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The Dawnish adopted the Way with gusto, butcontinue to hold
glory as the greatest calling.

The Dawnish have little interest in impersonal sermons. They believe that a priest should move their congregation, to inspire them to greatness. Most noble houses desire to have a troubadour, who can perform tales and poems of the great Dawn legends. No Dawn inhabitant, yeofolk or noble, can fail to be stirred to action when hearing the glorious tales of the heroes of the past. Troubadours provide moral guidance, filling the role of priests, as well as acting as historians, bards and keepers of legend.

The Dawn Assembly of the Imperial Synod is somewhat notorious for its competing troubadours seeking to use the Synod to validate and immortalise the subjects of their tales in fame - or sometimes in infamy. While some troubadours engage in the other business of the Synod, the majority put the interests of their own house ahead of any other duty or responsibility.

Embodiment is an important tradition for pious nobles of all kinds. A pious noble seeks to be recognised as a champion of virtue, embodying one of the Virtues to its greatest extent. Most nobles who aspire to be a champion of virtue are knights, especially questing knights. Each year during summer, aspirants who seek to be acknowledged as a champion of virtue meet with other aspirant champions and the troubadours to share tales of their exploits.

The assembled troubadours award the accolade to the nobles who they feel best embody the Imperial Virtues - a position of great honour in Dawn. If they do not identify a fitting candidate for a virtue then they do not appoint anyone as the champion. Lists are kept by the troubadours, who make a special point to repeat the tales of these pious individuals and encourage them to exemplify the Virtues not only to the people of Dawn but also to the rest of the Empire. Several Exemplars are known to have come from among the Dawnish champions of virtue, and at least one Paragon.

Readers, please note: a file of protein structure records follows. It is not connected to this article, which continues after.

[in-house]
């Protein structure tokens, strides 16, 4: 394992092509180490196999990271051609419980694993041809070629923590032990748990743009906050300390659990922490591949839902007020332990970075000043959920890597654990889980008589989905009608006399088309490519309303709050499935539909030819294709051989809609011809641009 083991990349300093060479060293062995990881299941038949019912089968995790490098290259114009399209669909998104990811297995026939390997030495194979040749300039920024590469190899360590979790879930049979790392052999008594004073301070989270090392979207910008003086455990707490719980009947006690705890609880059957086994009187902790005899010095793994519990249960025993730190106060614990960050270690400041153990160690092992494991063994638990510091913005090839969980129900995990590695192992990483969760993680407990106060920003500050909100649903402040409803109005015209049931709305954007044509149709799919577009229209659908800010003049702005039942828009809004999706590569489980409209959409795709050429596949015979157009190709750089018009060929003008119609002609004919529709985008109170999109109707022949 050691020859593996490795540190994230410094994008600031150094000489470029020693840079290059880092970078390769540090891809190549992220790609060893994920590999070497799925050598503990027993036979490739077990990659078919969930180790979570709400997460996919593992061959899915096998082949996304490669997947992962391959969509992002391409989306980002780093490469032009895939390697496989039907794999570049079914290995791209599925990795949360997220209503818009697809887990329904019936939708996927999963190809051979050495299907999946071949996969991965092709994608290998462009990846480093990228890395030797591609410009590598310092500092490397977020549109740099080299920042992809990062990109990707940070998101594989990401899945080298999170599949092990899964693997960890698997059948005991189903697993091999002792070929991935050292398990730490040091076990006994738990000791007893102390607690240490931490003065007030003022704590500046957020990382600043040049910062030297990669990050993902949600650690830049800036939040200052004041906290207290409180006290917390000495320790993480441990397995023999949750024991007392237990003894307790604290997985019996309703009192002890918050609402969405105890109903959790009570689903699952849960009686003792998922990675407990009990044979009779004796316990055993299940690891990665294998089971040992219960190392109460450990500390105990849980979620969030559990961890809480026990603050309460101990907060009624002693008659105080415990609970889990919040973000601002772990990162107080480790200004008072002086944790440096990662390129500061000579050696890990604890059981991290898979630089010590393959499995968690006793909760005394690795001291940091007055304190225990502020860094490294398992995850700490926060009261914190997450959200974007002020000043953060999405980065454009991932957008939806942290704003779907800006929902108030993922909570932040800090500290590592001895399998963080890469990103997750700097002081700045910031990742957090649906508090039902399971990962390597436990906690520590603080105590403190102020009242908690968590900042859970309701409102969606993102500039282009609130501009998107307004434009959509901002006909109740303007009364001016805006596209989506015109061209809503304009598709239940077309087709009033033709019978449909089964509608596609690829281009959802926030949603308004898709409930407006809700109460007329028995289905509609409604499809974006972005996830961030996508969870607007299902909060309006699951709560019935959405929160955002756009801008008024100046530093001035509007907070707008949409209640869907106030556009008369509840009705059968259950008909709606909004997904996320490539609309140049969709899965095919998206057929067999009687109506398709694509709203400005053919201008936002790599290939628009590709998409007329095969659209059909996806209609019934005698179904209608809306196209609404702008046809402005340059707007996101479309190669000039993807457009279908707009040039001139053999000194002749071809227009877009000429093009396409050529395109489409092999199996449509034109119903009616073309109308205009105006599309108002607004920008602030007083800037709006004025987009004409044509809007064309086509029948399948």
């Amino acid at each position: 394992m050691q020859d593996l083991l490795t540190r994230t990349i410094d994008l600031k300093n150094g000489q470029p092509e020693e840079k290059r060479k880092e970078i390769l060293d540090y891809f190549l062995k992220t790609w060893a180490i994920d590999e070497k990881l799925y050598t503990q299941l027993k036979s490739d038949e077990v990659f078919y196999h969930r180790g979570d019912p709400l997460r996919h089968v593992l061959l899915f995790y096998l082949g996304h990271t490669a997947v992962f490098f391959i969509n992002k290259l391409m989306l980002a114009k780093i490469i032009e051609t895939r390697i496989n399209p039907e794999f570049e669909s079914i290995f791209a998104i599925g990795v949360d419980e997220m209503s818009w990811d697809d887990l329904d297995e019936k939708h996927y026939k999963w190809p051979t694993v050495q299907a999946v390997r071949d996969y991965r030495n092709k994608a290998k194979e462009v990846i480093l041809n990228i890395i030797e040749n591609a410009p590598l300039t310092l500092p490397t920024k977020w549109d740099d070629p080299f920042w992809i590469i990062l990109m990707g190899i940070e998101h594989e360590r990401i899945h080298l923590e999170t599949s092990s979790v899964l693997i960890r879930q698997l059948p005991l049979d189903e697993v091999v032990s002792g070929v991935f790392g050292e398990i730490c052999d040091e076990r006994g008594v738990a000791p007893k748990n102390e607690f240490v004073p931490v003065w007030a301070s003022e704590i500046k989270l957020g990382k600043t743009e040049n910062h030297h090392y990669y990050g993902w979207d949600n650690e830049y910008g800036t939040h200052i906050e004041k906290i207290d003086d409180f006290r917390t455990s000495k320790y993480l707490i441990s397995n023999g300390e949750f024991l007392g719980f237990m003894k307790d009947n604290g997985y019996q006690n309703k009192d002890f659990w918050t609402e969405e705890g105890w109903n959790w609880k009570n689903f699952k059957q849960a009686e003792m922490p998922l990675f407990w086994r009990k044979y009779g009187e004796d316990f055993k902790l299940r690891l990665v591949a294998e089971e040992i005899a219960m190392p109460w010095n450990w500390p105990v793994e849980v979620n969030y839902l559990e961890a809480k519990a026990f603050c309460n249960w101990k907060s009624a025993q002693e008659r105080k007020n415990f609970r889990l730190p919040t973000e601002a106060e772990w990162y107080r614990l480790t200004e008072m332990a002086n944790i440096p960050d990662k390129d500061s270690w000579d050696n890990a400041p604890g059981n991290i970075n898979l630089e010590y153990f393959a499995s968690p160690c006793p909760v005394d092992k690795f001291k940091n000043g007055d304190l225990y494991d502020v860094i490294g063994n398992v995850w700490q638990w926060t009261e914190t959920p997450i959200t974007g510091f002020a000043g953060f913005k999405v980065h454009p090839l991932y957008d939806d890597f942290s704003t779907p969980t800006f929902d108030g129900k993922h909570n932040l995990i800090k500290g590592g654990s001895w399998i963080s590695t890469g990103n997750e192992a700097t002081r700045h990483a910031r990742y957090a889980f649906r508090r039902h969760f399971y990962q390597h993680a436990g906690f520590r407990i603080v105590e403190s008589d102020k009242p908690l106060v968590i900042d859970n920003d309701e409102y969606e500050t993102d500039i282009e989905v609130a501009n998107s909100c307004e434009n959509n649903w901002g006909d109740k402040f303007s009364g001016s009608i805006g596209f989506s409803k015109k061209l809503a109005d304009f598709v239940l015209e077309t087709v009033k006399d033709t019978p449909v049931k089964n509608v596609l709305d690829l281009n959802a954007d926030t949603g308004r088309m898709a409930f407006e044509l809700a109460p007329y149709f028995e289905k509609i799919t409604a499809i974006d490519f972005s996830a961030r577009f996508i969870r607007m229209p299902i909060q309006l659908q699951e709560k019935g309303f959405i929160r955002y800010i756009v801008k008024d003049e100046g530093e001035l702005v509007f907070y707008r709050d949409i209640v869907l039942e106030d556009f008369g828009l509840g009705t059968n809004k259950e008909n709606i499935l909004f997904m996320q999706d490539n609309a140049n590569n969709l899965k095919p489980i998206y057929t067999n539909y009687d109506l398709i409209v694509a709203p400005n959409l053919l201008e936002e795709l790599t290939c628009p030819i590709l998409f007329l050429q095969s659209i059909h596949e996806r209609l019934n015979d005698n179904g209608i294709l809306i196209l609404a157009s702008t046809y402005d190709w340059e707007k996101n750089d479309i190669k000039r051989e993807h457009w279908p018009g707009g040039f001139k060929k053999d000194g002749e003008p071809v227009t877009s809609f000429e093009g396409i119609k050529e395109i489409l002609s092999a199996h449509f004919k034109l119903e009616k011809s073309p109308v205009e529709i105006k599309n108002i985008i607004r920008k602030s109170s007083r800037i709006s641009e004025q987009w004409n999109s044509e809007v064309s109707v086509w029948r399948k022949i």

Troubadours are priests who celebrate the glory of their noble house.

As with many positions of honour in Dawn, yeofolk are not considered as aspiring champions. If they had it in them to become honoured in this manner, they would be part of a noble house.

As far as the Imperial Synod is concerned, Dawn is one step away from being a hotbed of heresy. The people have adopted the Imperial Faith with gusto, but they continue to hold glory as the greatest calling, and often see virtue merely as a means to that end.

I write as one burdened by failure and shame. The Dawnish
embrace their immortality far more readily than they do the Seven Paths
of Virtue. Time and again, I have told them: Passion is not a Virtue;
Glory is not a Virtue; Greatness is the product of Virtue, not its purpose.

Yet, for all my efforts, many still see virtue as a means to an end,
not an end in itself. The Dawnish may aspire to match or exceed
the Paragons’ deeds, but only for the sake of their own Legends.

I am returning to the Chapter, but I bring with me a score of
Troubadours who would have their living knights recognised as
Exemplars, and pretty much all the dead ones as Paragons.

Simeon the Wayfarer, taken from Epistles to the Winds of Virtue, 14 BE

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